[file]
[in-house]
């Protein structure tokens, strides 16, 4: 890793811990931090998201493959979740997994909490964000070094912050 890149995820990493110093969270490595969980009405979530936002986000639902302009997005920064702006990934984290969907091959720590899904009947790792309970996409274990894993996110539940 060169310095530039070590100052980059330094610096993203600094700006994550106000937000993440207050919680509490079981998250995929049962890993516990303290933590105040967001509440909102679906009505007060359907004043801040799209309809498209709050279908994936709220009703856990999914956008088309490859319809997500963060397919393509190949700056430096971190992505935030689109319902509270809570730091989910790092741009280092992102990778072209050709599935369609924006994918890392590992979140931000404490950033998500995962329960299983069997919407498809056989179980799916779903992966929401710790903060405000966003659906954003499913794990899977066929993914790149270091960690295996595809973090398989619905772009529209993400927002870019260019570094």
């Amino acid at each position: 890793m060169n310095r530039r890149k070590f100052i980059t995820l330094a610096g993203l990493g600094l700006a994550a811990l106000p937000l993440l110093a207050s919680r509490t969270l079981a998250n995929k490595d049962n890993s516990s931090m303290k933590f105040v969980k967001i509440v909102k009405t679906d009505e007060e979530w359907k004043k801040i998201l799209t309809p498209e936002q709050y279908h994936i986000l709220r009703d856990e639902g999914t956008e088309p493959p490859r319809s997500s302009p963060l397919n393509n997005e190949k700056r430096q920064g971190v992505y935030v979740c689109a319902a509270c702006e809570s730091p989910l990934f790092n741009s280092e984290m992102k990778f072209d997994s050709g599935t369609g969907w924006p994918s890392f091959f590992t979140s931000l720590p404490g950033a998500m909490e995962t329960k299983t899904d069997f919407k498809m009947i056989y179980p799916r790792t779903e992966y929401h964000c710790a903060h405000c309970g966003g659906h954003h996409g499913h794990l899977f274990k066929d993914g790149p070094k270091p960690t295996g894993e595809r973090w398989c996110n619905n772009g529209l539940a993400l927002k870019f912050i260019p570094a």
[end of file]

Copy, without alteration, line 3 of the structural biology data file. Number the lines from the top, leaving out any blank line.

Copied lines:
């Amino acid at each position: 890793m060169n310095r530039r890149k070590f100052i980059t995820l330094a610096g993203l990493g600094l700006a994550a811990l106000p937000l993440l110093a207050s919680r509490t969270l079981a998250n995929k490595d049962n890993s516990s931090m303290k933590f105040v969980k967001i509440v909102k009405t679906d009505e007060e979530w359907k004043k801040i998201l799209t309809p498209e936002q709050y279908h994936i986000l709220r009703d856990e639902g999914t956008e088309p493959p490859r319809s997500s302009p963060l397919n393509n997005e190949k700056r430096q920064g971190v992505y935030v979740c689109a319902a509270c702006e809570s730091p989910l990934f790092n741009s280092e984290m992102k990778f072209d997994s050709g599935t369609g969907w924006p994918s890392f091959f590992t979140s931000l720590p404490g950033a998500m909490e995962t329960k299983t899904d069997f919407k498809m009947i056989y179980p799916r790792t779903e992966y929401h964000c710790a903060h405000c309970g966003g659906h954003h996409g499913h794990l899977f274990k066929d993914g790149p070094k270091p960690t295996g894993e595809r973090w398989c996110n619905n772009g529209l539940a993400l927002k870019f912050i260019p570094a």